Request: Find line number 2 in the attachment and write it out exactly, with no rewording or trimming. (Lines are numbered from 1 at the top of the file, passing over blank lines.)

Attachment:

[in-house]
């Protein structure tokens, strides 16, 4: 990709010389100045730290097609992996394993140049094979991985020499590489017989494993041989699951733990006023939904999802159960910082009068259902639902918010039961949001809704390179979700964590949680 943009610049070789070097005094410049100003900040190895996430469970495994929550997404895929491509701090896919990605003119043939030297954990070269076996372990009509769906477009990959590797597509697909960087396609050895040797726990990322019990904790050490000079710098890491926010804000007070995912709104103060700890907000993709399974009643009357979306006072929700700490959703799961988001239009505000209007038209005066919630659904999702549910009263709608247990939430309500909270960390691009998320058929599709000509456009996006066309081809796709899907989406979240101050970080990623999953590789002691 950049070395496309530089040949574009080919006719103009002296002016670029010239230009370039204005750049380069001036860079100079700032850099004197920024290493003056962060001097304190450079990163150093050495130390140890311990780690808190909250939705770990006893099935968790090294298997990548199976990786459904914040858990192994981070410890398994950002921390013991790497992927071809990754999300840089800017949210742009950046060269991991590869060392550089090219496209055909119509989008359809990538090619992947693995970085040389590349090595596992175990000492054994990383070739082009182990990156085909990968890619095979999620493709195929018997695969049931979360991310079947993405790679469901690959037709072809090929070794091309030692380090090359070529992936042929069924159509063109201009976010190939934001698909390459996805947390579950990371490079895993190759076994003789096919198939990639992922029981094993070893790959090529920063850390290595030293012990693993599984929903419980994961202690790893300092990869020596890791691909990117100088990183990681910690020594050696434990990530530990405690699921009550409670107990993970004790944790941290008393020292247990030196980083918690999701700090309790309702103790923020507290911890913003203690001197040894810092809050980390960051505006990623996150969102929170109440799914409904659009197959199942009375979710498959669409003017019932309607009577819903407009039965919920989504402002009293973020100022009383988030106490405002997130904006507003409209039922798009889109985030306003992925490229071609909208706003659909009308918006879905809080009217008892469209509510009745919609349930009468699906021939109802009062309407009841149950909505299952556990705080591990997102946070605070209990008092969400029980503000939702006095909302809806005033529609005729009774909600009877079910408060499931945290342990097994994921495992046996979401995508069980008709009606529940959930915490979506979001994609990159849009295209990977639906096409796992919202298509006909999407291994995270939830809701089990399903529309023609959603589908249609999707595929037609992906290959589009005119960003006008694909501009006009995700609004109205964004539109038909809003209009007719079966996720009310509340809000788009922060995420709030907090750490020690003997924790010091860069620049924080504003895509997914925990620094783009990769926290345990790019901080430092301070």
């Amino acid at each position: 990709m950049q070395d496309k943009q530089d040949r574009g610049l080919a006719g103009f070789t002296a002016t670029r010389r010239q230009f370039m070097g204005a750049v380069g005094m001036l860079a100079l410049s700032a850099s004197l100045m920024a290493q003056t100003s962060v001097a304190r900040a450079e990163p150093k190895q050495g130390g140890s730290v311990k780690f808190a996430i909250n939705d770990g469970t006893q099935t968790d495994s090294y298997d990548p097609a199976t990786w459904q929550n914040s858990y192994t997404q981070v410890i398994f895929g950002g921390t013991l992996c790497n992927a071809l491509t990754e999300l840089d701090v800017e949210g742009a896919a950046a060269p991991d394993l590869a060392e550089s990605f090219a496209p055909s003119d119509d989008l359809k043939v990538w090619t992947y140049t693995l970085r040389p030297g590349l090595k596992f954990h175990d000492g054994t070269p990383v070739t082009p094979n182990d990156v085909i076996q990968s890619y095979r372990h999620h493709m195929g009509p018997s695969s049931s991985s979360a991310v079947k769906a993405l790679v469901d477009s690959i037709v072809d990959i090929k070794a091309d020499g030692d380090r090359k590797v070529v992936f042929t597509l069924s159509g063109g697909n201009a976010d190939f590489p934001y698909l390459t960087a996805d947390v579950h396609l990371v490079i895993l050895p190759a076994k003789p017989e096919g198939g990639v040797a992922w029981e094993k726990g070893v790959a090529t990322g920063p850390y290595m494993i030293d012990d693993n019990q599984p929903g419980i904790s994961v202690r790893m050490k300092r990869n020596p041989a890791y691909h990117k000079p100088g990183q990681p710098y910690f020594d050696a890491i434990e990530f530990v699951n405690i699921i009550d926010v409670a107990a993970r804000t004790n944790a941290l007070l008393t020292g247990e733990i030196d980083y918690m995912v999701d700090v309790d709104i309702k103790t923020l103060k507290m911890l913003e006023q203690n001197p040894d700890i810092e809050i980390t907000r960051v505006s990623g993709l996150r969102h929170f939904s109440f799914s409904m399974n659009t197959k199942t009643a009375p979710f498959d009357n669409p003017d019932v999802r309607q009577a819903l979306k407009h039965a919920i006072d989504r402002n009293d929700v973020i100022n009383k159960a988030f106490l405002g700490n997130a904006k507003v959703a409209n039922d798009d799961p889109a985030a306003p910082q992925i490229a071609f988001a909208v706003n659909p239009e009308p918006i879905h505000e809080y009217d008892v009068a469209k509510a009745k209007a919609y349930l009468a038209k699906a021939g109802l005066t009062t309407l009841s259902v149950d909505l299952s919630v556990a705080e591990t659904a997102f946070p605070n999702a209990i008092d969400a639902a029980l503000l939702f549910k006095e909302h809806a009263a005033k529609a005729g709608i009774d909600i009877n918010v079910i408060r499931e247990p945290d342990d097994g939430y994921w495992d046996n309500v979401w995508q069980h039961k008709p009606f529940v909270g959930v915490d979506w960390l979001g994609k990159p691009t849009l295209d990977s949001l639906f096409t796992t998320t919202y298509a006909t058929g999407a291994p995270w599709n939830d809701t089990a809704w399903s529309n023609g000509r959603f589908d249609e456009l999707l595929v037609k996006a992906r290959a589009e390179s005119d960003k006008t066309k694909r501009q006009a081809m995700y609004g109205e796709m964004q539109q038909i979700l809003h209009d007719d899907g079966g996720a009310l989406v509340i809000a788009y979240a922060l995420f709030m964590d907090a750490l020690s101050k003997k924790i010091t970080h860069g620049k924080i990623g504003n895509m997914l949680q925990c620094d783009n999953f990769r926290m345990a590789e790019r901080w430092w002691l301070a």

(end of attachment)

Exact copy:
């Protein structure tokens, strides 16, 4: 990709010389100045730290097609992996394993140049094979991985020499590489017989494993041989699951733990006023939904999802159960910082009068259902639902918010039961949001809704390179979700964590949680 943009610049070789070097005094410049100003900040190895996430469970495994929550997404895929491509701090896919990605003119043939030297954990070269076996372990009509769906477009990959590797597509697909960087396609050895040797726990990322019990904790050490000079710098890491926010804000007070995912709104103060700890907000993709399974009643009357979306006072929700700490959703799961988001239009505000209007038209005066919630659904999702549910009263709608247990939430309500909270960390691009998320058929599709000509456009996006066309081809796709899907989406979240101050970080990623999953590789002691 950049070395496309530089040949574009080919006719103009002296002016670029010239230009370039204005750049380069001036860079100079700032850099004197920024290493003056962060001097304190450079990163150093050495130390140890311990780690808190909250939705770990006893099935968790090294298997990548199976990786459904914040858990192994981070410890398994950002921390013991790497992927071809990754999300840089800017949210742009950046060269991991590869060392550089090219496209055909119509989008359809990538090619992947693995970085040389590349090595596992175990000492054994990383070739082009182990990156085909990968890619095979999620493709195929018997695969049931979360991310079947993405790679469901690959037709072809090929070794091309030692380090090359070529992936042929069924159509063109201009976010190939934001698909390459996805947390579950990371490079895993190759076994003789096919198939990639992922029981094993070893790959090529920063850390290595030293012990693993599984929903419980994961202690790893300092990869020596890791691909990117100088990183990681910690020594050696434990990530530990405690699921009550409670107990993970004790944790941290008393020292247990030196980083918690999701700090309790309702103790923020507290911890913003203690001197040894810092809050980390960051505006990623996150969102929170109440799914409904659009197959199942009375979710498959669409003017019932309607009577819903407009039965919920989504402002009293973020100022009383988030106490405002997130904006507003409209039922798009889109985030306003992925490229071609909208706003659909009308918006879905809080009217008892469209509510009745919609349930009468699906021939109802009062309407009841149950909505299952556990705080591990997102946070605070209990008092969400029980503000939702006095909302809806005033529609005729009774909600009877079910408060499931945290342990097994994921495992046996979401995508069980008709009606529940959930915490979506979001994609990159849009295209990977639906096409796992919202298509006909999407291994995270939830809701089990399903529309023609959603589908249609999707595929037609992906290959589009005119960003006008694909501009006009995700609004109205964004539109038909809003209009007719079966996720009310509340809000788009922060995420709030907090750490020690003997924790010091860069620049924080504003895509997914925990620094783009990769926290345990790019901080430092301070």